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It will be in China’s best interest to offer support for smaller cars

¡°I am a small-displacement car and I want freedom!¡± This was a poster on top of a minicar made by Chang¡¯an Automobile displayed at a recent auto show in China.


As China¡¯s biggest minicar manufacturer, Chang¡¯an has been lobbying the central government to remove restrictions on small-displacement, economy automobiles. The most recent effort of such lobbying came directly from chairman Yin Jiaxu in the form of a 10,000-word letter addressed to the State Council, China¡¯s cabinet (see p.11).  


Restrictions on the operation of small cars and minivans on certain roads are seen in a growing number of cities in China. According to incomplete statistics, 84 cities across the country have discriminative regulations with regard to the operation of small-displacement cars and minivans. Municipal governments cite all kinds of reasons, ranging from city image, slow speed, safety, traffic congestions, etc., etc., in support of local restriction on the use of such vehicles.


In Beijing, for example, cars with engines of 1.0L and less are banned on Chang’an Avenue, the main east-west boulevard running in front of Tian¡¯anmen Square. Minivans are not allowed to drive on the 2nd and 3rd Ring Roads during daytime hours.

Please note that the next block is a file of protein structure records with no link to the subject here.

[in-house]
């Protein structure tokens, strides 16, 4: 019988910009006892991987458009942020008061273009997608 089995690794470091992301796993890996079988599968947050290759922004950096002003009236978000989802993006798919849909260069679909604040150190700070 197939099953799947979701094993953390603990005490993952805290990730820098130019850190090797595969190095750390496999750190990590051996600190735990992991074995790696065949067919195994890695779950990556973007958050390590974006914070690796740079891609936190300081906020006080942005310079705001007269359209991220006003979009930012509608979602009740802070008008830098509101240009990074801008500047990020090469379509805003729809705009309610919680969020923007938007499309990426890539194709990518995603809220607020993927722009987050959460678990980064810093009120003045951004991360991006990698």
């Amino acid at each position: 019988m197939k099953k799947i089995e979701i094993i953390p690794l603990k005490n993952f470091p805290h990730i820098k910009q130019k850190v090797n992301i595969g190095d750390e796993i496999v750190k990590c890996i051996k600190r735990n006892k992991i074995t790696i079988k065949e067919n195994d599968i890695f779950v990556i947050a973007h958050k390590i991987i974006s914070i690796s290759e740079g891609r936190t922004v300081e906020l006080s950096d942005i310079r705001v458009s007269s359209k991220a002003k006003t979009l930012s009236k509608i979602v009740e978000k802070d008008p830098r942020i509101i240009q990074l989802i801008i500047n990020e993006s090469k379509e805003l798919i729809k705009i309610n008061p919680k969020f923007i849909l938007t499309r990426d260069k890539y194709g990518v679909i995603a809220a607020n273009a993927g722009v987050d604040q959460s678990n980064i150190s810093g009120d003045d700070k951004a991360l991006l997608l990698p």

In Shanghai, China‘s financial hub, vehicles with engines smaller than 1.2L are forbidden on elevated roads. Guangzhou, the largest city in South China, stopped granting license plates to cars under 1.0L since August 2001.


Yin¡¯s ¡°Suggestion to Abolish All Discriminative Policies Against Small-Displacement Automobiles at an Early Date for the Sake of State Strategic Security¡± received strong support from economy vehicle manufacturers, whether state-owned, foreign-invested or privately owned. 


Recent events show that China is taking measures to support the development of small automobiles. The central government realizes that issuing administrative orders to stop the discrimination of small cars could hardly work. The adoption of concrete and enforceable measures in support of smaller vehicles is more important. The release of the Regulation on Fuel Consumption Limits for Automobiles is one example. And a new consumption tax scheme to be published soon in favor of small-displacement vehicles is another.


For a developing country such as China, both energy conservation and environmental protection concerns dictate that the country should not follow the model of the U.S. in popularizing large-displacement automobiles and gas-guzzling SUVs.


Although average wage level in China is only a fraction of that in the U.S., gasoline prices are cheaper. China¡¯s absence of a fuel tax has effectively helped drive up demand for larger vehicles. Both the industry and the government now agree that the country cannot afford to postpone the institution of a fuel tax any time longer.

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